Max Schaefer Interview @ EatGames

We saw a great interview with Max Schaefer about Torchlight 2 and Diablo III last week, and today we’ve got another one. It covers a lot of the same ground as the previous interview, with plenty of questions about Torchlight 2 and Runic Games, as well as Max’s reactions to Diablo III, marketing differences between the games, the current generation of ARPGs, changing business models for online games, and much more.

With the unfortunate collapse of 38 Studios, the decreasing number of subscribers for the Knights of the Old Republic and even World of Warcraft, I’m curious if the state of the market changes Runic’s marketing and design model for a Torchlight MMO?
Max: Oh yeah! You have to look at the trends and project out a few years because of the development time. You don’t want to get into a dying genre, put all that work into it and then have to do a massive redesign at the end. I think it’s definitely going Free-To-Play. All the successful ones are going that way. It’s something we’re fine with too, you just have to design for it.

It’s something that’s harder to do than a subscription based model because of the potential of screwing it up with all the weird item sales. You don’t want people to pay to win. You have to design it. You have to think about the additional content you put in, and each new item you put on sale has the potential to anger people and unbalance the game as opposed to a subscription model where you’re only goal is to make cool stuff every month. It takes a lot more design, but I think it’s the future and we just have to embrace it.

Speaking broadly, I think Free-To-Play is going to be a model for more than just traditional MMOs too.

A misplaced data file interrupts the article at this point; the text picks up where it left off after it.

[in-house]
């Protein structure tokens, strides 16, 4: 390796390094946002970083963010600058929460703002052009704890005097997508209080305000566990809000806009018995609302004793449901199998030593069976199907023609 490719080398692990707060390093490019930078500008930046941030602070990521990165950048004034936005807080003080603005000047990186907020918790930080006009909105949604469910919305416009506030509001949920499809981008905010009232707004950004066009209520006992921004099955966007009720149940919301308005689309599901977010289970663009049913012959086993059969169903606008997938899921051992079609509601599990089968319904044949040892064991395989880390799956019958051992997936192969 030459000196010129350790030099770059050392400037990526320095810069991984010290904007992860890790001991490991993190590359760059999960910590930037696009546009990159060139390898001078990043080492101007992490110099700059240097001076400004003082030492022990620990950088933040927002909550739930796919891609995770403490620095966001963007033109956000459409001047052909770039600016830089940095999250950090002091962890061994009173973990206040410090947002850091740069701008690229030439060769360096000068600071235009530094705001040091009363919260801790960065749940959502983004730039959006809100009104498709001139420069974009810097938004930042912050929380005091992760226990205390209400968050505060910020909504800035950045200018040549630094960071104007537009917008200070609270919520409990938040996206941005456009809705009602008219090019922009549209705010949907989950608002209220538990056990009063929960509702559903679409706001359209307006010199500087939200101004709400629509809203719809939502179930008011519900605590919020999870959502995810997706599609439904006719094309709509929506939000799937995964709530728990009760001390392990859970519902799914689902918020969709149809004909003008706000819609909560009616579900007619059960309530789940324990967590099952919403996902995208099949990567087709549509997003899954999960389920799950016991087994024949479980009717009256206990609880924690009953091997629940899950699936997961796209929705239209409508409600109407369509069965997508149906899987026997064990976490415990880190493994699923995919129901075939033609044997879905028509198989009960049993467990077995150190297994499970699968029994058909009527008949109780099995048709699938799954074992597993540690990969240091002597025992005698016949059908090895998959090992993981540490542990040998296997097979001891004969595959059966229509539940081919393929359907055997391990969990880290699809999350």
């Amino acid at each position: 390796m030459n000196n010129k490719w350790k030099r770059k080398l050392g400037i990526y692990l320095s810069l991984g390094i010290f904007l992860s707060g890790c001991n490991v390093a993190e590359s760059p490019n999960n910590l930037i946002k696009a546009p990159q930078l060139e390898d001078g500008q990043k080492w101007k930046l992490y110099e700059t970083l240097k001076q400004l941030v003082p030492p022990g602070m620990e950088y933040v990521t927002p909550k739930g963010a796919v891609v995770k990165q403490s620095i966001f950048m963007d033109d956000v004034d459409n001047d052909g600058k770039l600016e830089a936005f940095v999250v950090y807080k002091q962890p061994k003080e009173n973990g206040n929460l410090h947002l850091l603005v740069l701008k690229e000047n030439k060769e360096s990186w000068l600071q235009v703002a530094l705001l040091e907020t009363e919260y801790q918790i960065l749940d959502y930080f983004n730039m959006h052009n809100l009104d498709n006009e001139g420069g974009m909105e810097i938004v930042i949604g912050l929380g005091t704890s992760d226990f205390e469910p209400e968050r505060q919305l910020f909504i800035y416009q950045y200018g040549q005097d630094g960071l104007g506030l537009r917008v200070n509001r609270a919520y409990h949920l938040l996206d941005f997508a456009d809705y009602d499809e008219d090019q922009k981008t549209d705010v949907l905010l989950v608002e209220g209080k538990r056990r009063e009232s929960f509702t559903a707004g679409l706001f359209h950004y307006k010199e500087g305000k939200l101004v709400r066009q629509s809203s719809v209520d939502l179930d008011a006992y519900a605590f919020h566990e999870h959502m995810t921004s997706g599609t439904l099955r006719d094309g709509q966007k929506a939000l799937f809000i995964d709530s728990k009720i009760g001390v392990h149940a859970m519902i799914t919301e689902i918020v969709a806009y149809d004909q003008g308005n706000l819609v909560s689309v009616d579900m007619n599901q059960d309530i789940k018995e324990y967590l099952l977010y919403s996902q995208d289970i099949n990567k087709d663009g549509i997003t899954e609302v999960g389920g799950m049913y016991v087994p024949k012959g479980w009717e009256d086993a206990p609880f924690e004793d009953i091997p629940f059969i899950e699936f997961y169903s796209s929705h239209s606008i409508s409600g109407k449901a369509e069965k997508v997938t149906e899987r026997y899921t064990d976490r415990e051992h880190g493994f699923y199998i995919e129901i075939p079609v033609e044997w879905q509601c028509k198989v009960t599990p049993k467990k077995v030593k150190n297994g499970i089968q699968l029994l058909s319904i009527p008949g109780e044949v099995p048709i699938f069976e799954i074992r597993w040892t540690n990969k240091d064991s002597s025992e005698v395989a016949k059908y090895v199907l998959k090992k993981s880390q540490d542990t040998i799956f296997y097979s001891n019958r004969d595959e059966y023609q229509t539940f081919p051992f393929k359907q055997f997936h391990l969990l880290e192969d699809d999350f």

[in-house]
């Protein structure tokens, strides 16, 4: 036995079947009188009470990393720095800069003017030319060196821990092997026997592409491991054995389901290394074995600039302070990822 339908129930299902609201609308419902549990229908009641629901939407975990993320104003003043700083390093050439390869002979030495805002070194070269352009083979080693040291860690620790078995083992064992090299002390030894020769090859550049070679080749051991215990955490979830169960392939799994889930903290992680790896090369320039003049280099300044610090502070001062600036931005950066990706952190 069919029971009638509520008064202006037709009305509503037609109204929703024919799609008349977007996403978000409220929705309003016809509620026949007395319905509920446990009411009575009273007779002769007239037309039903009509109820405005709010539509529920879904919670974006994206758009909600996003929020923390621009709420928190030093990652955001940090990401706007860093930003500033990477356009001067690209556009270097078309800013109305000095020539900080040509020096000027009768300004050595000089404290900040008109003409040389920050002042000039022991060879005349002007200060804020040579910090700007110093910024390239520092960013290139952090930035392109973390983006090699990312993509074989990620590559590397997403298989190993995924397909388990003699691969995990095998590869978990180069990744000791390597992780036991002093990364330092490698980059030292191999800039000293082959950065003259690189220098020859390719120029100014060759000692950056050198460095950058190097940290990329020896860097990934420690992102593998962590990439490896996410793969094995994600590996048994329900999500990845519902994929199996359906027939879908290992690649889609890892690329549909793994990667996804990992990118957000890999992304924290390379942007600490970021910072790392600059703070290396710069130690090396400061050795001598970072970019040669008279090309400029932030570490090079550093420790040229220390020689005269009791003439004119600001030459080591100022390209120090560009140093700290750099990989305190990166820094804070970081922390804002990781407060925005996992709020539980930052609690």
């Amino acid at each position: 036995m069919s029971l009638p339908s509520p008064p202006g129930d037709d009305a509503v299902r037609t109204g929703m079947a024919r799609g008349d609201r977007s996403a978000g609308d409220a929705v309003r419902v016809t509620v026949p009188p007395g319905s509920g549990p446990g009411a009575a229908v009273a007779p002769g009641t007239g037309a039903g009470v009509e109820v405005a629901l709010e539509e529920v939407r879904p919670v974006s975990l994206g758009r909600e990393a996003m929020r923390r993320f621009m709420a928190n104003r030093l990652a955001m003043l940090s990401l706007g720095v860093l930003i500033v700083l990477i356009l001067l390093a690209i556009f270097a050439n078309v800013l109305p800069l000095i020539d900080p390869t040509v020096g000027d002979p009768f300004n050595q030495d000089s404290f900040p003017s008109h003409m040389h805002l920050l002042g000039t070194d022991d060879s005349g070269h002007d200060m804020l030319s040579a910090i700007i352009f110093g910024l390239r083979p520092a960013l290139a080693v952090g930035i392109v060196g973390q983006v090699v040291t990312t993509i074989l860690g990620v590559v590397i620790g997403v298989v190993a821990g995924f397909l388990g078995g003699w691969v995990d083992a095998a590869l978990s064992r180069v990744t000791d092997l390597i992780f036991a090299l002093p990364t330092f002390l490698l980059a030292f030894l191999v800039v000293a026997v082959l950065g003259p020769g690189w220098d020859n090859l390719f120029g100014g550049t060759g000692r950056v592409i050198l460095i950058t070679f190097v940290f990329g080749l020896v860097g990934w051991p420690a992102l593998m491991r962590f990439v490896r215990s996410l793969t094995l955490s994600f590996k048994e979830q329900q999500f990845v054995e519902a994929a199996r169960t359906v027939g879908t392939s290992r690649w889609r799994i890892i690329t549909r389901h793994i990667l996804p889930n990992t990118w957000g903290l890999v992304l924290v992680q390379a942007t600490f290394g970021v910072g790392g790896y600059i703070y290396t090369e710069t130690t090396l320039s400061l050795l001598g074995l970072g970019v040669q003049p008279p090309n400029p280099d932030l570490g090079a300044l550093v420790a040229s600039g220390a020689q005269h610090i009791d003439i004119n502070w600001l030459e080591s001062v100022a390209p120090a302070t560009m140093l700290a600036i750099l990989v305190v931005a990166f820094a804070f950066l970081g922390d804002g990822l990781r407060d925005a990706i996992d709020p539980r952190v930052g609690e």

You pioneered the Point-n-Click ARPG genre back in 1996 with the original Diablo, and I’m curious just how much your design philosophy has change up to now? Have your overall goals changed?
Max: I think we look at the basics of the genre — the controls and visceral feel of combat -— and realize we’re just better at it now than back in the day. You know, the way we put together and make games has changed quite radically. We’re so much more tool driven now. Everything use to go through your lead programmer, and the few tools you had to put stuff together were clunky and not very powerful.

We went into this with the specific intent to beat people and be competitive in the industry through being more efficient and faster. To be able to do things with less money than the competition. The way you do that is you get the most out of your people by giving them really good tools. You make the process by which you get content into the game smoothly and as streamlined as possible. Just the day-to-day work of putting the game together and adding content is so different than the old Diablo days. Today we’re able to do more, much more quickly. That’s where the big change has taken place.